District of Columbia
More than just the nation’s capital, Washington D.C. is a living monument and testament to the history of democracy and politics in the United States. Although its name is most synonymous with politics, there is a lot more than that to see and do when in Washington D.C.
After politics, museums take center stage in Washington D.C. Although there are a wealth of museums to peruse – including the Holocaust Memorial Museum, the International Spy Museum, and the National Gallery of Art – the district is also home to the famous Smithsonian chain, which presents national collections of art, history, and more. Washington D.C. hosts the greatest number of Smithsonian museums, including the National Air and Space Museum, the National Museum of American History, and the National Portrait Gallery.
The capital is rich in other attractions, too. The National Zoo resides in Washington D.C., as well as NASA’s Goddard Space Flight Center, where visitors can view and remotely explore the cosmos. For those who have interest in Washington’s historical side, a visit to Georgetown – founded in 1751 – will put on display living history, in and among the town’s cobblestone streets. The Old Stone House is the oldest known building in Washington D.C. and the Oak Hill Cemetery is the final home for many Union leaders from the Civil War. It also is home to great shopping on M Street and Wisconsin Avenue, which host high-end fashion boutiques, jewelers, and art galleries.
If pure entertainment is the goal, Washington D.C. also hosts a number of amusement parks. Busch Gardens in Williamsburg is a thrill-seeker’s paradise, replete with heart-pounding coasters. Kings Dominion, too, lures the brave, and includes an extensive water park; don’t forget your swimsuit! Of course, for something entirely unique, any traveler or family would be wise to stop by Hersheypark. In addition to water slides and coasters, the park is home to Hershey’s Chocolate World, where they make the chocolate!
But no visit to Washington D.C. would be complete without stops by the nation’s most important and historic buildings. The Pentagon – where many of the nation’s most important, strategic decisions are made – is a small city, onto itself, with about 23,000 military and civilian employees working its halls, daily. Of course, the most popular attraction in the district is the home of the President: the White House. Its six stories are spread over 55,000 square feet and 132 rooms and is accessible to the public: an average of 5,000 visitors pass through the grounds, every day. But make sure to book your tour in advance; they tend to fill quickly!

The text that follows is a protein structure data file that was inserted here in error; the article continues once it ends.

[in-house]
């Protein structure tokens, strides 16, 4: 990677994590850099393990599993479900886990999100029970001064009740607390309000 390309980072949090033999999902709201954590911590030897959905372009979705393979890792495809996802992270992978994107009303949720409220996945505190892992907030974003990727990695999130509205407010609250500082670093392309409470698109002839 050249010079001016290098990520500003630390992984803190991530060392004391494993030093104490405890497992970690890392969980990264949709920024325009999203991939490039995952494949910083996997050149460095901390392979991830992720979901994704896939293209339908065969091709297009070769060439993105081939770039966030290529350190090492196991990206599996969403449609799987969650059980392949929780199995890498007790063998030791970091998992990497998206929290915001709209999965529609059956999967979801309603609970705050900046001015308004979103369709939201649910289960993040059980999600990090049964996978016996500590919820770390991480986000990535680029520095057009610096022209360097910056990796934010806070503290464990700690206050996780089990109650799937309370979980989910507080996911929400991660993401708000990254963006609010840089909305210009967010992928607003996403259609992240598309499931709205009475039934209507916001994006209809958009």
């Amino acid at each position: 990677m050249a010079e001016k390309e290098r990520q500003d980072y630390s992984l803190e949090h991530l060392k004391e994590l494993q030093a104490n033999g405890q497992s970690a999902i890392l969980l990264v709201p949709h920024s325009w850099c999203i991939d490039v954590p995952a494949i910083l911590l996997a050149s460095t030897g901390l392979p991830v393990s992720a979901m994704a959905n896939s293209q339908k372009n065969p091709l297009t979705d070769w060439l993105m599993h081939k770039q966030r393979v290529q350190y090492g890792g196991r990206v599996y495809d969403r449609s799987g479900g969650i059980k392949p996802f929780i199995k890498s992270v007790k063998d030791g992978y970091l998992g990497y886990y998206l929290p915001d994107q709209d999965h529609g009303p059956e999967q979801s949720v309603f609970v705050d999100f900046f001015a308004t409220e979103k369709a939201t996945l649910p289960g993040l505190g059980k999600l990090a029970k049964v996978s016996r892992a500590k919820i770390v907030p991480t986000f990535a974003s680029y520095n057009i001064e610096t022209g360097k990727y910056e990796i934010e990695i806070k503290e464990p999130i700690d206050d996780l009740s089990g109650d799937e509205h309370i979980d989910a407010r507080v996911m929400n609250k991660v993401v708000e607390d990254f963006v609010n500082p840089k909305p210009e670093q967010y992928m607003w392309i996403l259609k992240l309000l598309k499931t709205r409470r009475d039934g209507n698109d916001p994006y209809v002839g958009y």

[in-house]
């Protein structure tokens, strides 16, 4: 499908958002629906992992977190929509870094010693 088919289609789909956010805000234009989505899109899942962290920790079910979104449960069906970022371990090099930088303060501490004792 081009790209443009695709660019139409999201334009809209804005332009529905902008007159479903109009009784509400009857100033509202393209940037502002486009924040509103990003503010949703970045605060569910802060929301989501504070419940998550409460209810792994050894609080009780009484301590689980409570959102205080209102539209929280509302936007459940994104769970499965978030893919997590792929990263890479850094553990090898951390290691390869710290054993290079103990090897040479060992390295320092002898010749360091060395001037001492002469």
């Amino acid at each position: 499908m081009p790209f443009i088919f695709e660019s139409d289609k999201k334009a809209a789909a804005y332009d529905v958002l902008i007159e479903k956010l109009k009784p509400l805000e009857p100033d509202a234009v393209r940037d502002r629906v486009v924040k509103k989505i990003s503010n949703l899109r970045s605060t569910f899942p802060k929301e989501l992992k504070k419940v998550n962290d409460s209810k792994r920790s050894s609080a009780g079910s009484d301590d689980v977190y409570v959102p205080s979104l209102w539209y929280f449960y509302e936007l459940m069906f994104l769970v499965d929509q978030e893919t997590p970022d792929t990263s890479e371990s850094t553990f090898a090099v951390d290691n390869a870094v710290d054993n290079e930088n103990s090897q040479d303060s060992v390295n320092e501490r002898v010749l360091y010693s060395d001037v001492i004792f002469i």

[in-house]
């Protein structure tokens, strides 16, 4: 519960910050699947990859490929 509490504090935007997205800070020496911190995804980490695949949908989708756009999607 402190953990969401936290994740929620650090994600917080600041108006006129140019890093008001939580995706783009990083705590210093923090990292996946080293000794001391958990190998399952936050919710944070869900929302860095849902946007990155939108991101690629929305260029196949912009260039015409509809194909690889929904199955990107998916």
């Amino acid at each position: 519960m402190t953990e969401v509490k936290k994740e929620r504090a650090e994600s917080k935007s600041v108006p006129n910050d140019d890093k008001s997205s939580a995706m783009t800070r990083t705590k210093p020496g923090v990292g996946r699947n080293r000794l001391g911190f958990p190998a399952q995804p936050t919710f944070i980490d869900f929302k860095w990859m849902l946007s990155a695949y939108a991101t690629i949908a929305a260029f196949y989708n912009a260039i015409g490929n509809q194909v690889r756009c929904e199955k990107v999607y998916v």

For outdoor enthusiasts, Shenandoah National Park is a requisite stop. Although the park is only 75 miles from the heart of the city, almost 40% of its 196,000 acres have been officially designated as wilderness, and can be viewed on foot or by car. The Skyline Drive follows the spine of the Blue Ridge Mountains through more than 100 miles of the park, with numerous overlooks for picture-taking or relaxation. Hikers will enjoy the 400 miles of trail that crisscross the park and lead to destinations both scenic and wild.
Of course, the hallmark of any trip to the nation’s capital has to be visits to the region’s numerous monuments, many of which are walking distance to one another. At a height of 555 feet, the iconic Washington Monument is the tallest stone structure in the world, and visitors can climb or ride to the top of it to take in a bird’s eye view of the entire district. Nearly as famous is the Lincoln Memorial, which houses a 19 foot tall likeness of the nation’s 16th president, Abraham Lincoln, carved from 28 blocks of white, Georgia marble. Inside are inscribed Lincoln’s famous Gettysburg Address and his second inaugural address, and the memorial has been host to such incredibly important events as Martin Luther King, Jr.’s “I Have A Dream” speech and, more recently, inaugural festivities for President Barack Obama. And attractions like these are just the start. Washington D.C. is also home to the famed Vietnam Veterans Memorial, Arlington National Cemetery, the U.S. Navy Memorial, and many more.
As home to the nation’s capital and the abode of the President, Washington D.C. stands out as one of the busiest and most influential places in the United States. But it is, too, a living historical repository, brimming with museums and monuments that tell the long story of the nation and celebrate the people and organizations that carried it through it. A visit to Washington D.C. isn’t just a visit to the nation’s capital; it’s a visit to the heart and soul of America.